by Katie Bowler
In State Street, Katie Bowler’s long poem about post-Katrina New Orleans, a salvage attempt comes to represent hope for a ruined city, and for a young woman’s future.
“State Street is a remarkable act of salvage. Katie Bowler’s driven, encompassing narrative careens with dark humor, anger, grief, and grit through the surreal Katrina landscape. She’s both in its midst—a human eye of the storm—and at ‘a great distance,’ seeing with compassion and shrewd clarity. The reader senses Bowler’s faith in her course throughout—that out of the chaos and detritus and loss, bolstered by the conjured presences of friends and family, she can make meaning. Art is what’s rescued; art becomes the rescuer. Bowler’s ‘small survival’ is an impressive achievement.” —Debra Allbery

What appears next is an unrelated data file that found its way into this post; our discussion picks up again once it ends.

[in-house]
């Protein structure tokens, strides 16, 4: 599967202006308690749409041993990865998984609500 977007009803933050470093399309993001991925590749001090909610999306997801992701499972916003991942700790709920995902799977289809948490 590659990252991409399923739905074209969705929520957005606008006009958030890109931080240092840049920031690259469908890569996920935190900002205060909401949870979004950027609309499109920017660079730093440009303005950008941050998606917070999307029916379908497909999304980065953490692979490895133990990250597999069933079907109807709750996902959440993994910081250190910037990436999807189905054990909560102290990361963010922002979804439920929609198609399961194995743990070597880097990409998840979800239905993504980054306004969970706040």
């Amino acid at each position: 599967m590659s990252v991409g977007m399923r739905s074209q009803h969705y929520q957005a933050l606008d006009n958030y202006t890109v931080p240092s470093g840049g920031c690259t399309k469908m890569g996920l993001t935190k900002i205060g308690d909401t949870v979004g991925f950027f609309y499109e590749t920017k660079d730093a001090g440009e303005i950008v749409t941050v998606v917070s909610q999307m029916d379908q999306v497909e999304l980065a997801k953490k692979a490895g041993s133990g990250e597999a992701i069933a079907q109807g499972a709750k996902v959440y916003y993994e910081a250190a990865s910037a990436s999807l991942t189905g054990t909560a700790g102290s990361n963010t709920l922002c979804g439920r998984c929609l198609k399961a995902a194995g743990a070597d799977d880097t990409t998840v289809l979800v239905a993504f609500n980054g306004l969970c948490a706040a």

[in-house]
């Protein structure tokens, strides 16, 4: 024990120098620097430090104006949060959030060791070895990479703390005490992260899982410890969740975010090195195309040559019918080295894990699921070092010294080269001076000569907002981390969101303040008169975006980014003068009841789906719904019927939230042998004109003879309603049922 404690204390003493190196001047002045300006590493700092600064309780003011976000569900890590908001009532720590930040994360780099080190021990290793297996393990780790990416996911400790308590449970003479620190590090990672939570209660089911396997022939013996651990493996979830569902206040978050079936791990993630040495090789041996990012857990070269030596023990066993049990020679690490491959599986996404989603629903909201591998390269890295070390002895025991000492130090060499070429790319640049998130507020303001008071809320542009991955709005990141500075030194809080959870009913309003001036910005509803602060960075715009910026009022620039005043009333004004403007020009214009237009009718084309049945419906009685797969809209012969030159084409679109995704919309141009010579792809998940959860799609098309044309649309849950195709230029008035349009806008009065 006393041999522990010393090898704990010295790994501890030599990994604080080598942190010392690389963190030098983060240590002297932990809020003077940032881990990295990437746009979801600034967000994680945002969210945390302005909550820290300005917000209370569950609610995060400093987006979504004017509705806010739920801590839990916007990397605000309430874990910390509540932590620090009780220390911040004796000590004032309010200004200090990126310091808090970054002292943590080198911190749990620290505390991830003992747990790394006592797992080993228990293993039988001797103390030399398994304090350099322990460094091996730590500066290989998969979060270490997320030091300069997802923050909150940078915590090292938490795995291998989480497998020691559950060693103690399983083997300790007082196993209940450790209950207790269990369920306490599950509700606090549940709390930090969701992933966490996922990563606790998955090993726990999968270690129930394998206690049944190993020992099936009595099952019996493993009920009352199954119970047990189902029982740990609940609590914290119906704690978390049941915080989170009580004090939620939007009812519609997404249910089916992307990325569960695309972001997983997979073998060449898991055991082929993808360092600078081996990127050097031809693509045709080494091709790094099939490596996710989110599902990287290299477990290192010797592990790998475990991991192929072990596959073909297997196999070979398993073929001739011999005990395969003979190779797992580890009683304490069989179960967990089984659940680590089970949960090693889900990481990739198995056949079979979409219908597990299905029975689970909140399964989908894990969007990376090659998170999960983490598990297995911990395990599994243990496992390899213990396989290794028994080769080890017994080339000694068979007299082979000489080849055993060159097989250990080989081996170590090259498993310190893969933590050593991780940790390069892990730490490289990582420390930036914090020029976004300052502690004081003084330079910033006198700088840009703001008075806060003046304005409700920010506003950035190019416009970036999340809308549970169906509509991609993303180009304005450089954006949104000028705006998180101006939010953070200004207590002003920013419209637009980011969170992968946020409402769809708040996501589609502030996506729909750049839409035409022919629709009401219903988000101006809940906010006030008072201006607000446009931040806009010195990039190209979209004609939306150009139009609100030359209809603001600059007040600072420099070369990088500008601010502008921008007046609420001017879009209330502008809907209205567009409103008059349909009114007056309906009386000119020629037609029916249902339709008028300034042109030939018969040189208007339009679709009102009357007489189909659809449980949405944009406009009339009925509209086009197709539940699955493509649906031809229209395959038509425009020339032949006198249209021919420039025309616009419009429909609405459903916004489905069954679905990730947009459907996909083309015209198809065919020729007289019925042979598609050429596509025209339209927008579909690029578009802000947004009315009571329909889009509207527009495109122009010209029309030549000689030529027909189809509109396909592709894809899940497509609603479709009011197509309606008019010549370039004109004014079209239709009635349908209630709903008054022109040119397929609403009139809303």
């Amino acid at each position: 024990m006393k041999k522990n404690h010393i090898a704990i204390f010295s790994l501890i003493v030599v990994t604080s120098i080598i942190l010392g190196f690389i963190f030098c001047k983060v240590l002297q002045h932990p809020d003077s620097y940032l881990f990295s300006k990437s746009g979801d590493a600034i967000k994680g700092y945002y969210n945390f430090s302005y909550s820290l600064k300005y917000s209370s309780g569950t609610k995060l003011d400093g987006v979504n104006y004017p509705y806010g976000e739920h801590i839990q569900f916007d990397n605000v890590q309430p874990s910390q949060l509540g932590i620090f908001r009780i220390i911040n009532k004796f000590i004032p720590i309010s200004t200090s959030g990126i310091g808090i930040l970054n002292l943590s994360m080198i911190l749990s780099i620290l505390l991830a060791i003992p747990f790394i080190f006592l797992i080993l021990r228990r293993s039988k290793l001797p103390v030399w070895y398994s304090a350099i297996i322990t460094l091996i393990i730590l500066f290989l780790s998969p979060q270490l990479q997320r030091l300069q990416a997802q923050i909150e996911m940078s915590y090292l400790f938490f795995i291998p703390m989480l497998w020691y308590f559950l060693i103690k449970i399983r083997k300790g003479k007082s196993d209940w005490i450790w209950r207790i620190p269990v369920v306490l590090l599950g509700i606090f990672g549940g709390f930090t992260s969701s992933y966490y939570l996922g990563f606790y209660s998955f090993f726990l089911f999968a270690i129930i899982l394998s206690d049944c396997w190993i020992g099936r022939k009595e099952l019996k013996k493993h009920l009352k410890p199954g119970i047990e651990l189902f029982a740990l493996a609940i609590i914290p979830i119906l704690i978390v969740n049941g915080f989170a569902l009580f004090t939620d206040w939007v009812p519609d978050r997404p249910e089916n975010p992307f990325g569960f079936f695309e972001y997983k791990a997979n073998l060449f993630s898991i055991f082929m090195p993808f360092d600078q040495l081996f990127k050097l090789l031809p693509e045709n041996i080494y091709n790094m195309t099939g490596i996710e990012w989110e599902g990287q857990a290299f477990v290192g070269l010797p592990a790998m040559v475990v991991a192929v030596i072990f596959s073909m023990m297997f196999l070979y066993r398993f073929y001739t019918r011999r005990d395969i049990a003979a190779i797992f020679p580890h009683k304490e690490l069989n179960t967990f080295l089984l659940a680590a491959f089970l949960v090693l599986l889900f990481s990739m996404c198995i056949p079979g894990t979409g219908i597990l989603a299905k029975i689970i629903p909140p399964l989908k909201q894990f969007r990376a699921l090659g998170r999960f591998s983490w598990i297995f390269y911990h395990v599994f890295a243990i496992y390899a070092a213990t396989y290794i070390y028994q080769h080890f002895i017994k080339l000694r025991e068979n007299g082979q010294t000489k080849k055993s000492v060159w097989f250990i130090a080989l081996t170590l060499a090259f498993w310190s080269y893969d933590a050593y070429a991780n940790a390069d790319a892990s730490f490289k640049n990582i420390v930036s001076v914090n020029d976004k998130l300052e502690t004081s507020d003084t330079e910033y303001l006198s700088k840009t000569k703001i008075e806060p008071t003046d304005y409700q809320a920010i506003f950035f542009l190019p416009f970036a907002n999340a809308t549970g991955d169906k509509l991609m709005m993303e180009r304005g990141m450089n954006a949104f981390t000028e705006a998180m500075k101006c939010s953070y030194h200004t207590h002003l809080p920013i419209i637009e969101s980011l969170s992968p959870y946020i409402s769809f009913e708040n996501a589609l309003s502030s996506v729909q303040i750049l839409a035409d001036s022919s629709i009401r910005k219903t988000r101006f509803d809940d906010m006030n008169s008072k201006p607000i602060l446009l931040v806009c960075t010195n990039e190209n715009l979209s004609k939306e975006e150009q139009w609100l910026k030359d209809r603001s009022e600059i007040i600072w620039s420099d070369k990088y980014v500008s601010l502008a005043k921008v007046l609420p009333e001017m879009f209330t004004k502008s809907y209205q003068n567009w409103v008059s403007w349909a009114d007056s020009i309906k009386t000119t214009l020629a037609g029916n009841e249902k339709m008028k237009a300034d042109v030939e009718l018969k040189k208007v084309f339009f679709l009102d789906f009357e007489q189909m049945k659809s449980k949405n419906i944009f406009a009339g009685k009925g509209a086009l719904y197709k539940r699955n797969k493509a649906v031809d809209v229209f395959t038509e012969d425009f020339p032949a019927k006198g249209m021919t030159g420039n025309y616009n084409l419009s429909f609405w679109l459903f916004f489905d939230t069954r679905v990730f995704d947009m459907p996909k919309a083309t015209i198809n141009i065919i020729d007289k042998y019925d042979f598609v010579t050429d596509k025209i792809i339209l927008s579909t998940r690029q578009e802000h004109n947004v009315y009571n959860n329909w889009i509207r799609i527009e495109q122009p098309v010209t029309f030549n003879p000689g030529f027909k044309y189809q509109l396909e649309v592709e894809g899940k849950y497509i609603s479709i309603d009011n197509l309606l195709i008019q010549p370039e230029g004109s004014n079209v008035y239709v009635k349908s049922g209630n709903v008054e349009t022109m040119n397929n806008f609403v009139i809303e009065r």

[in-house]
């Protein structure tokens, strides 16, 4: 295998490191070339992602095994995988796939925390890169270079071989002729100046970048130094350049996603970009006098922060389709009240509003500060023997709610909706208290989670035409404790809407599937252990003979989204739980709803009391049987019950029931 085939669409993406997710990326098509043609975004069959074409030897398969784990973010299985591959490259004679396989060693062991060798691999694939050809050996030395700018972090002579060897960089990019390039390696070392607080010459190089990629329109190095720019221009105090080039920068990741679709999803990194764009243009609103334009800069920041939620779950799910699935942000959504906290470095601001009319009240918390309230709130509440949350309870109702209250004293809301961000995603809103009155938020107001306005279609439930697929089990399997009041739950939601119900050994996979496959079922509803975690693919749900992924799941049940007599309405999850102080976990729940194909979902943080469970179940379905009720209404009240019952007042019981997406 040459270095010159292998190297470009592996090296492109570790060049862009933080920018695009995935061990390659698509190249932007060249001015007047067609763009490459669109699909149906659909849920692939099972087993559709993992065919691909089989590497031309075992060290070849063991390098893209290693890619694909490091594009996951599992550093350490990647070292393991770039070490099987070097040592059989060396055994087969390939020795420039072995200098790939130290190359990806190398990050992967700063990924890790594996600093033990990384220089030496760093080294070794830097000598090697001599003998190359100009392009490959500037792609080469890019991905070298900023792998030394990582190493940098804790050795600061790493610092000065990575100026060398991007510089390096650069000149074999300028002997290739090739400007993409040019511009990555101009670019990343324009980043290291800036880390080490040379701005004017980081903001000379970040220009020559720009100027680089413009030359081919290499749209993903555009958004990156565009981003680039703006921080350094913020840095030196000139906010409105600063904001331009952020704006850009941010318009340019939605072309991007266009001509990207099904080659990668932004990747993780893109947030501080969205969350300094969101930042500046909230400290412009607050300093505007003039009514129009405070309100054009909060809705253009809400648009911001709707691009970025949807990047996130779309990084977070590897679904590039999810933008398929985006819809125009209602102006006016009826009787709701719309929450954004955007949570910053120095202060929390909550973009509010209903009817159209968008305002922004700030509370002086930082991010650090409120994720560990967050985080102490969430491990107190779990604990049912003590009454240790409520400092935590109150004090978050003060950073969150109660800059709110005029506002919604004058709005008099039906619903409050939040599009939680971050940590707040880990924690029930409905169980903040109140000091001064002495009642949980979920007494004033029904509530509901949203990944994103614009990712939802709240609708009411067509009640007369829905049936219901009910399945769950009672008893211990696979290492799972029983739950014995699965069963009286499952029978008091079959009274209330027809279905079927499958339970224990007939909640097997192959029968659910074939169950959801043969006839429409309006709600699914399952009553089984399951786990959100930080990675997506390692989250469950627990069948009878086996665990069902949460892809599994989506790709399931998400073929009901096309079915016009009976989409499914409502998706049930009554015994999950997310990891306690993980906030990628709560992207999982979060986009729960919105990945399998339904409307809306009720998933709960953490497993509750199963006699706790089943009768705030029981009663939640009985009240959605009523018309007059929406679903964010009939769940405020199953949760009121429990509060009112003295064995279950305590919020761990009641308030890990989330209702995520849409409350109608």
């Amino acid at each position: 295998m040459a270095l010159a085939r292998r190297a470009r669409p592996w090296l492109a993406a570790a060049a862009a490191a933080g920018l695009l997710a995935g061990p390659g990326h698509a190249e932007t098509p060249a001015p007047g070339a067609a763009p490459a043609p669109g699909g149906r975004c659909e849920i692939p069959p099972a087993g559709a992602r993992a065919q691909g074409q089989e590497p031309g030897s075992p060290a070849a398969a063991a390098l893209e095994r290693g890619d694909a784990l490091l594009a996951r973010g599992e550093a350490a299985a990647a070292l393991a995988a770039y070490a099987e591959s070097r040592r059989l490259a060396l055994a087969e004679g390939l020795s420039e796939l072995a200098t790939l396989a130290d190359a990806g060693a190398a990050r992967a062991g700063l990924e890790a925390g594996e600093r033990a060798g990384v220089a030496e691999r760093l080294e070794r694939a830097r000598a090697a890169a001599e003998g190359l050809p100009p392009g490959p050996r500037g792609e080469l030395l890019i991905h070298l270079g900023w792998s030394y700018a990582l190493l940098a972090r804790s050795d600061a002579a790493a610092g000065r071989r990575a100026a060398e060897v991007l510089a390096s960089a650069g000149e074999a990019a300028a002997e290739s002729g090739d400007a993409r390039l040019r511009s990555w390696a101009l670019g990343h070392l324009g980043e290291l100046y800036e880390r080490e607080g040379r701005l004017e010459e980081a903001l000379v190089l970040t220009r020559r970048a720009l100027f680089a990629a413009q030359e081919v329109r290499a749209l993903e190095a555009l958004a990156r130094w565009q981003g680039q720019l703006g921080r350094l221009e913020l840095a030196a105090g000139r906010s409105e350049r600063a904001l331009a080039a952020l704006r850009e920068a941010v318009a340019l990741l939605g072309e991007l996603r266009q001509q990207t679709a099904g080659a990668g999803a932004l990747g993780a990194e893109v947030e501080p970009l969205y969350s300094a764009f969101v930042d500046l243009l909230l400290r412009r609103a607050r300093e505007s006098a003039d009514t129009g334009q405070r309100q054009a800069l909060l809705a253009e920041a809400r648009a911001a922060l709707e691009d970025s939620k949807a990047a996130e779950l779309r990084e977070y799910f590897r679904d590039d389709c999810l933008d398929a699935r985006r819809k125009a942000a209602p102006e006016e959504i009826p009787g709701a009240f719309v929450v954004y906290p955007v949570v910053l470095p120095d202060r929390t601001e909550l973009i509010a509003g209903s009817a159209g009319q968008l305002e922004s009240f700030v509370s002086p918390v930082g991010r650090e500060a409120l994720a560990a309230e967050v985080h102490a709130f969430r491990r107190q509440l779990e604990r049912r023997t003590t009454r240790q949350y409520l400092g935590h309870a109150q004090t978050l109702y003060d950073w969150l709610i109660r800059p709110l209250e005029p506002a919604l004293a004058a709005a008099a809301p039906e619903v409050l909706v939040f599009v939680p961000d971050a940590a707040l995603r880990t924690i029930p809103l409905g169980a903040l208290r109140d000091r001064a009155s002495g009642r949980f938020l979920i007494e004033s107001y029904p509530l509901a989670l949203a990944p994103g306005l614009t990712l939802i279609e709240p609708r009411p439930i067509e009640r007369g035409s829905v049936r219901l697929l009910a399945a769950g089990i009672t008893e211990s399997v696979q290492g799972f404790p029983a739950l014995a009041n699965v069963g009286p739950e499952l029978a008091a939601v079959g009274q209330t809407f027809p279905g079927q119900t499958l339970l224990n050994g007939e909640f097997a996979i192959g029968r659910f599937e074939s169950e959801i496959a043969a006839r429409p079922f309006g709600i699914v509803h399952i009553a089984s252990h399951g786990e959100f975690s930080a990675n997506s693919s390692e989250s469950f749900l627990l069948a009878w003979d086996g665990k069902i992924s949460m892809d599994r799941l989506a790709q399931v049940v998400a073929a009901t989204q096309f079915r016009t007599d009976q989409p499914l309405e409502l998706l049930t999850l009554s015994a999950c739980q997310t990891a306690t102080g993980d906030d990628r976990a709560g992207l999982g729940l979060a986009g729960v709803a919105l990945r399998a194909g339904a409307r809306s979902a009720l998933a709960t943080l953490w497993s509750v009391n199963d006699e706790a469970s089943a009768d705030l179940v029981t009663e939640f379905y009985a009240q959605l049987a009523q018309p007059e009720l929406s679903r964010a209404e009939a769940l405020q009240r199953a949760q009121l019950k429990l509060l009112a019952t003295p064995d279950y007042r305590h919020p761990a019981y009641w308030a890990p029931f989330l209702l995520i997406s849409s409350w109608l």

“A house with a tricycle perched on its roof. A man whose life’s work lies stuffed into garbage bags. ‘In the middle of this little hell,’ Katie Bowler tells us, ‘I find a photo of a banjo.’ These are the rare, unbroken things suddenly turned to relics, haunting proof that New Orleans remains a living city. State Street is a poem of beautiful rage and sorrow; it is also in its very making a poem of defiant hope.” —Maurice Manning
More press for State Street:
“The tone is jazzy, no straightforward, sing-along melody here, but riffs, fragments and tonalities. The poem makes demands of the reader and depends upon you to make connections. This approach was a risk worth taking, and I think it works.” — Greensboro News & Record